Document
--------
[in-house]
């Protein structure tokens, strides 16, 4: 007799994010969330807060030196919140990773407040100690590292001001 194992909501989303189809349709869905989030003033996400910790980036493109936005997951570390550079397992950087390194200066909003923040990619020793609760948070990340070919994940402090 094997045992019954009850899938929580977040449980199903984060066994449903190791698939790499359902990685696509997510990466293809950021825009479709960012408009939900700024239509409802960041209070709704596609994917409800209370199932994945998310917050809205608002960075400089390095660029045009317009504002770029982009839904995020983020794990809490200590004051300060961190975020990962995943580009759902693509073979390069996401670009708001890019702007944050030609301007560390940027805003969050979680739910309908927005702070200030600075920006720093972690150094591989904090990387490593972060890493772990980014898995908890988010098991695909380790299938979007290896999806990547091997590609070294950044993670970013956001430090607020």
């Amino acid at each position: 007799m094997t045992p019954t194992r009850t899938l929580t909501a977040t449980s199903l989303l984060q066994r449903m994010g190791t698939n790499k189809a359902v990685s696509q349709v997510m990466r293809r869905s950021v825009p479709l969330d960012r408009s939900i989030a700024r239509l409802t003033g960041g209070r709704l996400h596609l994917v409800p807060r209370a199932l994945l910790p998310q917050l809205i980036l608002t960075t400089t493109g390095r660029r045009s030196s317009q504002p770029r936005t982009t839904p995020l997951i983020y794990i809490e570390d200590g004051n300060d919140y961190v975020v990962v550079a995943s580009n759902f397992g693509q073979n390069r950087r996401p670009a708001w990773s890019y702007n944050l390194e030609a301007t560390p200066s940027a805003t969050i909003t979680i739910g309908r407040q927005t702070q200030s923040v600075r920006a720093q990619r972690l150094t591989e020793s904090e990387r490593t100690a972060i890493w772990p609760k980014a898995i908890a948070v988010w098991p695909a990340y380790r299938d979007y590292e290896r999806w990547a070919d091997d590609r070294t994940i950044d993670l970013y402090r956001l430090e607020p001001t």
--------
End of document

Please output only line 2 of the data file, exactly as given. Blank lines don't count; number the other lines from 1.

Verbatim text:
């Protein structure tokens, strides 16, 4: 007799994010969330807060030196919140990773407040100690590292001001 194992909501989303189809349709869905989030003033996400910790980036493109936005997951570390550079397992950087390194200066909003923040990619020793609760948070990340070919994940402090 094997045992019954009850899938929580977040449980199903984060066994449903190791698939790499359902990685696509997510990466293809950021825009479709960012408009939900700024239509409802960041209070709704596609994917409800209370199932994945998310917050809205608002960075400089390095660029045009317009504002770029982009839904995020983020794990809490200590004051300060961190975020990962995943580009759902693509073979390069996401670009708001890019702007944050030609301007560390940027805003969050979680739910309908927005702070200030600075920006720093972690150094591989904090990387490593972060890493772990980014898995908890988010098991695909380790299938979007290896999806990547091997590609070294950044993670970013956001430090607020």